Children are smarter and more intuitive than many adults give them credit for. They know when they’re being sold to, no matter the window dressing on it. Therefore, advertising campaigns to help young people avoid addictive substances have occasionally… shot wide of the mark. This issue, enjoy a countdown of some of the most hilariously incompetent efforts to educate our children on the dangers of drugs.
We’ve talked about digital harassment in the past, but recent events have reminded us that physical bullying is still alive and well. On April 21, a 16-year-old lost her life after a fight (allegedly over a boy) in the girls’ bathroom of a public school in Wilmington, Delaware. Rev. Sandra Ben of Pray Ground Community Church told the Delaware News Journal, “We know [violence] is happening in the streets. But now we are talking about violence happening in a place that normally should be a safe haven.”
Parents choose to send their children to your school, in part because they consider your community safer than the public alternatives. Still, bullying can occur anytime, anywhere—and occasionally, despite your best efforts to educate. (In a moment of cruel irony, this incident occurred in the middle of the school’s anti-bullying campaign season). So this month, let’s talk about the effective ways in which you can keep your school a predictive and supportive space for every student.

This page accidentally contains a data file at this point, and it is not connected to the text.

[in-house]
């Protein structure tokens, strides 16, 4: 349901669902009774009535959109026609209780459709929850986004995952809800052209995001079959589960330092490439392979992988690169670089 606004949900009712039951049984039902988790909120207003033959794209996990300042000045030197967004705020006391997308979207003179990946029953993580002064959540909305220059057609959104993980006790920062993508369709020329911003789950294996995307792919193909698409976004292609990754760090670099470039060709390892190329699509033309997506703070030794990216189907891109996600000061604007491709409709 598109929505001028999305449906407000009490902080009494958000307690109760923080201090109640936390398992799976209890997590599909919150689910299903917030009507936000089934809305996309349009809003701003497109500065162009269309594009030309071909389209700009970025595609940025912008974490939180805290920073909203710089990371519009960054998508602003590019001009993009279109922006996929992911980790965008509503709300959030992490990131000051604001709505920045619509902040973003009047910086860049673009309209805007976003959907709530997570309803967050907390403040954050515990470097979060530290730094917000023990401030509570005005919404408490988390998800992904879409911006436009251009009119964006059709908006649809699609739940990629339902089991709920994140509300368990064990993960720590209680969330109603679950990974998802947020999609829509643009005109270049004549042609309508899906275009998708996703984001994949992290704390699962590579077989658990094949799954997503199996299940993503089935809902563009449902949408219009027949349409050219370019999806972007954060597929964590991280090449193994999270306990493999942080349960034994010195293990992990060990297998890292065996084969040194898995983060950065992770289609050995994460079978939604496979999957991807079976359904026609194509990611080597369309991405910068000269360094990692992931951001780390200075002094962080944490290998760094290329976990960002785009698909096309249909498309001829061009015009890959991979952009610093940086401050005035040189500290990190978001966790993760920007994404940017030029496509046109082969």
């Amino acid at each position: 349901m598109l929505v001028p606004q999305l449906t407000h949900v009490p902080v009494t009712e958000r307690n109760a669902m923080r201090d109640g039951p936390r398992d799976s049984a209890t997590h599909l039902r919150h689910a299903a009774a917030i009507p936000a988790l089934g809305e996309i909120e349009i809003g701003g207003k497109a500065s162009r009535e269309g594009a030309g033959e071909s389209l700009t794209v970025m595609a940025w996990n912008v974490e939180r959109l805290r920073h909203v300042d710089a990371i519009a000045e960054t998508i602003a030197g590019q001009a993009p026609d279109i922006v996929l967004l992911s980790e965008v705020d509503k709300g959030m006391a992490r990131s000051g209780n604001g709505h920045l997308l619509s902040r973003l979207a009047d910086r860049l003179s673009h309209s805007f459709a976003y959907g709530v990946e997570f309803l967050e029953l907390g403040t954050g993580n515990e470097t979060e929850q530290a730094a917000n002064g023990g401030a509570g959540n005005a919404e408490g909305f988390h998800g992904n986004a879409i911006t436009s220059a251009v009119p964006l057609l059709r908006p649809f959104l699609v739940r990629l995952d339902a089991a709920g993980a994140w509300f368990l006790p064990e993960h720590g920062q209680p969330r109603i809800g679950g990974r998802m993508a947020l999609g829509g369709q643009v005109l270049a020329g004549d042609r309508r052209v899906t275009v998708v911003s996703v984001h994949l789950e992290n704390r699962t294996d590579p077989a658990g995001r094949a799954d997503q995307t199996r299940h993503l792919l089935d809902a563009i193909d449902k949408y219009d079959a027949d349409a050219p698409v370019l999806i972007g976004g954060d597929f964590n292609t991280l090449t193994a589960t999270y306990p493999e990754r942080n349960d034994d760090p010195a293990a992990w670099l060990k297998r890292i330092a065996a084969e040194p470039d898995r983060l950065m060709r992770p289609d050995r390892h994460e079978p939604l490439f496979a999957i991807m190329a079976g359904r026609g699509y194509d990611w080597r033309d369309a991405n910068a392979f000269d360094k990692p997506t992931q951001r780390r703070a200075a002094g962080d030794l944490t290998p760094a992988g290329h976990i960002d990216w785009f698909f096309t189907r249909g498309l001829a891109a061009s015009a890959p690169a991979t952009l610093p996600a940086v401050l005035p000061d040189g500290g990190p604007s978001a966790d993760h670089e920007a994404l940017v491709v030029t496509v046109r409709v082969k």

Student assemblies change students’ lives—or they can be something akin to a waking nightmare. Finding the right “educational performers” or motivational speakers that do a wonderful job of inspiring and teaching your students within your budget and who mesh with your school’s mission can be a trial, though. This month, we’ve listed the five steps that should lead you to host the transformational student assemblies that will become wonderful memories your students treasure long after they leave your school.
Our email-based, position-specific e-Lists generate lively conversation year-round, but the Division Head e-List has been especially insightful lately. In addition to recommendations on specific curriculum, technology, and policy-related questions, there are many words of wisdom to be shared from listening in to the conversations of your fellow Division Heads.
College prep assessment company College Board recently released details on the latest iteration of its Scholastic Aptitude Test (the SAT). The new exam has several new features, but the renewed focus on reading comprehension has most educators’ attention. As the new format becomes more widely know, nervous students may need reassurance—and maybe reading glasses.
Springtime is scheduling time for many Division Heads, adding a new bundle of stressors on top of an already hectic work schedule. To support you, our stressed-out readers, we gathered quick and easy ways to help you de-stress at work and achieve the necessary zen to complete those vital tasks.
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